Over time the two traditions grew together. The landed classes became less relevant, the business classes more so. Conservatives adopted liberal economic ideas, which did at least stress property rights and came wrapped in the rather pleasing notion that even vast discrepancies of wealth were the result of individual achievement and not inherited privilege. Partly the alliance was a marriage of convenience – a response to the threat from organised labour.
So, the rich got to keep their property, but at the expense of releasing into the world a dynamic force called free-market capitalism, which, as Marx noted early on, would destroy ‘the motley feudal ties that bound man to his “natural superiors”’ and drown ‘the most heavenly ecstasies of religious fervour, of chivalrous enthusiasm, of philistine sentimentalism, in the icy water of egotistical calculation’ – would do for the toffs, in other words. 
This process was supercharged in the late 1970s, when conservative and liberal parties, in response to another push from labour, adopted the suite of policies we now associate with neoliberalism: off-shoring, financialisation, anti-union legislation, low inflation etc. And while the politicians who carried this program forward did so under the banner of ‘traditional’ values – ‘Victorian values’ in the case of Thatcher, American greatness in the case of Reagan – its effect was to rip up the social fabric. Conservatives will often identify a relativistic politically correct ‘elite’ as the destroyer of traditional values; but the root cause is their own economic radicalism. Milton Freidman and family values don’t mix, whatever the conservative parties maintain.
Now that neoliberalism has been revealed as utopian and delusional, there is a backlash from the left-behind. The form it takes reveals the nature of the crisis. It is a politics of walls economic and cultural: a reactionary, though coherent, response to globalisation’s twin assaults on economic equality and social solidarity. It is protectionist and nativist. If Bernardi thinks his political move will catch this wave of populism … well, I think he’s in for a shock. The free market/strong state model he favours was well past its prime by the time Tony Abbott got his chance to shine, and we all know how that little episode turned out. Politics is simply moving on.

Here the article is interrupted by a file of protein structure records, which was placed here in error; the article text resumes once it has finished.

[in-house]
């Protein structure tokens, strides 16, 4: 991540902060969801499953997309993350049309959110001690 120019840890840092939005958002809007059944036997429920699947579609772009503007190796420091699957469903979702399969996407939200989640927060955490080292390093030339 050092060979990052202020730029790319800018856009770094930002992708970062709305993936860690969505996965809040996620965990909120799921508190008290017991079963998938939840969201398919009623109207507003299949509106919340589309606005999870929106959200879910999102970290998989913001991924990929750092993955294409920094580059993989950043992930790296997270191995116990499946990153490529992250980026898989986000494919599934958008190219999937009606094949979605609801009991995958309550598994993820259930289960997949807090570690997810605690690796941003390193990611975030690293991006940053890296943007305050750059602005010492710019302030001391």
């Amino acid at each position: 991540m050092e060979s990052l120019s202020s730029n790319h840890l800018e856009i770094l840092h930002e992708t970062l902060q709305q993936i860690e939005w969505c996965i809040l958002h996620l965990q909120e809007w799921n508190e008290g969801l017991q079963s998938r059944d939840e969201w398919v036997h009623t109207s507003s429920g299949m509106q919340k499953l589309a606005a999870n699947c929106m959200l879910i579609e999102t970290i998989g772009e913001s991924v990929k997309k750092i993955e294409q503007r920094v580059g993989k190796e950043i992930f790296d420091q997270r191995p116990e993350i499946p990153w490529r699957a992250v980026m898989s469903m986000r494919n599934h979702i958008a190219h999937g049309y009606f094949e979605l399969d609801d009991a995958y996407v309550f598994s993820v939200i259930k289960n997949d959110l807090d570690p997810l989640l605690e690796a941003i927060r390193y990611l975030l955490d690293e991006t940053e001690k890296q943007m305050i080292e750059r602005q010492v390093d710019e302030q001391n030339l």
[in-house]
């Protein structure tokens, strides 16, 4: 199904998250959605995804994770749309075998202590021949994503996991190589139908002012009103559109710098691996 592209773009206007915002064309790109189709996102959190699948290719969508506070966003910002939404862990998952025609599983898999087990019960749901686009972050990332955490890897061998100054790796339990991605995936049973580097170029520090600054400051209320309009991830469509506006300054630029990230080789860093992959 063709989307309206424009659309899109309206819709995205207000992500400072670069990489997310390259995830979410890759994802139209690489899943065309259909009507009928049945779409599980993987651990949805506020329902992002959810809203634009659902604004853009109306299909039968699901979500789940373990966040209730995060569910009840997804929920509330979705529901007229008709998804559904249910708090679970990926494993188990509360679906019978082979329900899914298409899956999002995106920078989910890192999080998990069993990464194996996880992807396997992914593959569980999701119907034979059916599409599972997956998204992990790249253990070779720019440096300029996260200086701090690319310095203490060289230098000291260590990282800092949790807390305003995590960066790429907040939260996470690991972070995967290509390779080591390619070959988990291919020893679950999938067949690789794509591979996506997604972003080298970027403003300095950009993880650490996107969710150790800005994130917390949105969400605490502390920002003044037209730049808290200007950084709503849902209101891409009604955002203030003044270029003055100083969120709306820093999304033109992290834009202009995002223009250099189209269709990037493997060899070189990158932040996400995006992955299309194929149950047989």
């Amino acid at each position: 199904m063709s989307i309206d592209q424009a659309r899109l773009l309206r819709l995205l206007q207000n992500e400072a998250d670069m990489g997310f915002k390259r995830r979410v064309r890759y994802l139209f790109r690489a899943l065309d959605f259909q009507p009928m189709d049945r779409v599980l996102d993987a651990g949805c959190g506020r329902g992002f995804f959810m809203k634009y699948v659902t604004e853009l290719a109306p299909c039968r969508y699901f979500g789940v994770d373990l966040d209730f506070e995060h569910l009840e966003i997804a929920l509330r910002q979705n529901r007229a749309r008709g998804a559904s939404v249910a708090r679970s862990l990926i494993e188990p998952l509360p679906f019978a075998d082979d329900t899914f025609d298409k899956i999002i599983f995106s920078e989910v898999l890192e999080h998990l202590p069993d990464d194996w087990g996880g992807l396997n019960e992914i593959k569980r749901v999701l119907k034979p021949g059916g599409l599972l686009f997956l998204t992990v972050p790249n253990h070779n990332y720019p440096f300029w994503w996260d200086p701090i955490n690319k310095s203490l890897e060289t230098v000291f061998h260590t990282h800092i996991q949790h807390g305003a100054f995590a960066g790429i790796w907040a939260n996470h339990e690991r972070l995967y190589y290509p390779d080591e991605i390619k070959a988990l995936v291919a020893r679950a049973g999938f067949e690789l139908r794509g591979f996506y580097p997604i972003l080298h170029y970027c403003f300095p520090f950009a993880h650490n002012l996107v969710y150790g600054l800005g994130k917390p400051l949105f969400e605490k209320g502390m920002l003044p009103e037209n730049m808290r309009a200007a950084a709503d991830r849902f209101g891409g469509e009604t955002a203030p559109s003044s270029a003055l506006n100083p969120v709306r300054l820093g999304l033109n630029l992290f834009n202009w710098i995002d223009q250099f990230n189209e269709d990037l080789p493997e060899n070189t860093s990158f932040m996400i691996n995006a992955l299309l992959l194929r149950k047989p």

And then there’s the content of Cory’s conservatism. Bernardi clearly thinks his priorities resonate with the Australian electorate, but this is highly questionable. On one of his signature issues, same-sex marriage, he is at odds with the majority of Australian voters, 72% of whom now favour marriage equality, according to a Crosby Textor poll published in 2014. On another – Islam and its (assumed) incompatibility with traditional Australian values – he may perhaps get more traction, though One Nation has the subject pretty well covered. As for his demeanour – strong family man, God-fearing soul, all of that – I think it’s largely irrelevant, and possibly a drawback. If traditional morality was a factor in the backlash, US voters wouldn’t have elected Trump, the very picture of amoral capitalist trash. Whatever charms the Donald has, or is purported to have by his hardcore supporters, Christian rectitude isn’t one of them.
At any rate it will be fascinating to watch how Bernardi and his Australian Conservatives go. Guy Rundle thinks we shouldn’t underestimate them and makes some excellent points about the low esteem in which middleclass progressives are now held outside the political and media establishment. But my guess is that Bernardi’s brand of conservatism – anti-statist, Christianity-rich – is largely out of sync with that sentiment. It’s not time, yet, to break out the baseball caps.